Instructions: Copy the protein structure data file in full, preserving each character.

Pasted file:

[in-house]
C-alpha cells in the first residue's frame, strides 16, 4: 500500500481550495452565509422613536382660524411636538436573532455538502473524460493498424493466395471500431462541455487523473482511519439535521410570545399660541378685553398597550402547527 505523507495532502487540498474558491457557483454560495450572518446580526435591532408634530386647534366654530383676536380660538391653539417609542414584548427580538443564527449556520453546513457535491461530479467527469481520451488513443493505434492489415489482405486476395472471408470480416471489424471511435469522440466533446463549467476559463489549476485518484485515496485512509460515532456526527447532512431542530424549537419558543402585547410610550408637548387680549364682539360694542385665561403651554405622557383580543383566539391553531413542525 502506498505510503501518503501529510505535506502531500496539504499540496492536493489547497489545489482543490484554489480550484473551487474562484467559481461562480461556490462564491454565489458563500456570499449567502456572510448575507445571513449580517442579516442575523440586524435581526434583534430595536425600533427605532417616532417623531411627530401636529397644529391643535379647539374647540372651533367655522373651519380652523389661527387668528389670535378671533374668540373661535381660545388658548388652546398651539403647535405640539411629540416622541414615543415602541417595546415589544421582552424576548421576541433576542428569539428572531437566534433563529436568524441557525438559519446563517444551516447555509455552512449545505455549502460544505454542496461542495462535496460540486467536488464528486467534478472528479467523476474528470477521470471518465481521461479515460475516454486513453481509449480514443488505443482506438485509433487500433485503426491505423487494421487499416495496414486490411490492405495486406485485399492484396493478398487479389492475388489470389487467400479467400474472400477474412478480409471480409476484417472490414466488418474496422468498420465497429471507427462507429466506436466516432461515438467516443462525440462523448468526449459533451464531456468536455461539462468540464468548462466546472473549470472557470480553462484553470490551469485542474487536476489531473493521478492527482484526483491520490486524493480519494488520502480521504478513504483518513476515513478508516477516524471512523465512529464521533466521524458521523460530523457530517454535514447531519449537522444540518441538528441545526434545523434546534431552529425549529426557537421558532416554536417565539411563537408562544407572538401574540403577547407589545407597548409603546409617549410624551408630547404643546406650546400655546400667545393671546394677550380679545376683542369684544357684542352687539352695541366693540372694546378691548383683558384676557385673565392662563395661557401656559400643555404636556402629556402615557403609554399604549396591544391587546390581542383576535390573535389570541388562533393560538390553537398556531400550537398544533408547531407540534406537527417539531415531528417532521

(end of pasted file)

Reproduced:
[in-house]
C-alpha cells in the first residue's frame, strides 16, 4: 500500500481550495452565509422613536382660524411636538436573532455538502473524460493498424493466395471500431462541455487523473482511519439535521410570545399660541378685553398597550402547527 505523507495532502487540498474558491457557483454560495450572518446580526435591532408634530386647534366654530383676536380660538391653539417609542414584548427580538443564527449556520453546513457535491461530479467527469481520451488513443493505434492489415489482405486476395472471408470480416471489424471511435469522440466533446463549467476559463489549476485518484485515496485512509460515532456526527447532512431542530424549537419558543402585547410610550408637548387680549364682539360694542385665561403651554405622557383580543383566539391553531413542525 502506498505510503501518503501529510505535506502531500496539504499540496492536493489547497489545489482543490484554489480550484473551487474562484467559481461562480461556490462564491454565489458563500456570499449567502456572510448575507445571513449580517442579516442575523440586524435581526434583534430595536425600533427605532417616532417623531411627530401636529397644529391643535379647539374647540372651533367655522373651519380652523389661527387668528389670535378671533374668540373661535381660545388658548388652546398651539403647535405640539411629540416622541414615543415602541417595546415589544421582552424576548421576541433576542428569539428572531437566534433563529436568524441557525438559519446563517444551516447555509455552512449545505455549502460544505454542496461542495462535496460540486467536488464528486467534478472528479467523476474528470477521470471518465481521461479515460475516454486513453481509449480514443488505443482506438485509433487500433485503426491505423487494421487499416495496414486490411490492405495486406485485399492484396493478398487479389492475388489470389487467400479467400474472400477474412478480409471480409476484417472490414466488418474496422468498420465497429471507427462507429466506436466516432461515438467516443462525440462523448468526449459533451464531456468536455461539462468540464468548462466546472473549470472557470480553462484553470490551469485542474487536476489531473493521478492527482484526483491520490486524493480519494488520502480521504478513504483518513476515513478508516477516524471512523465512529464521533466521524458521523460530523457530517454535514447531519449537522444540518441538528441545526434545523434546534431552529425549529426557537421558532416554536417565539411563537408562544407572538401574540403577547407589545407597548409603546409617549410624551408630547404643546406650546400655546400667545393671546394677550380679545376683542369684544357684542352687539352695541366693540372694546378691548383683558384676557385673565392662563395661557401656559400643555404636556402629556402615557403609554399604549396591544391587546390581542383576535390573535389570541388562533393560538390553537398556531400550537398544533408547531407540534406537527417539531415531528417532521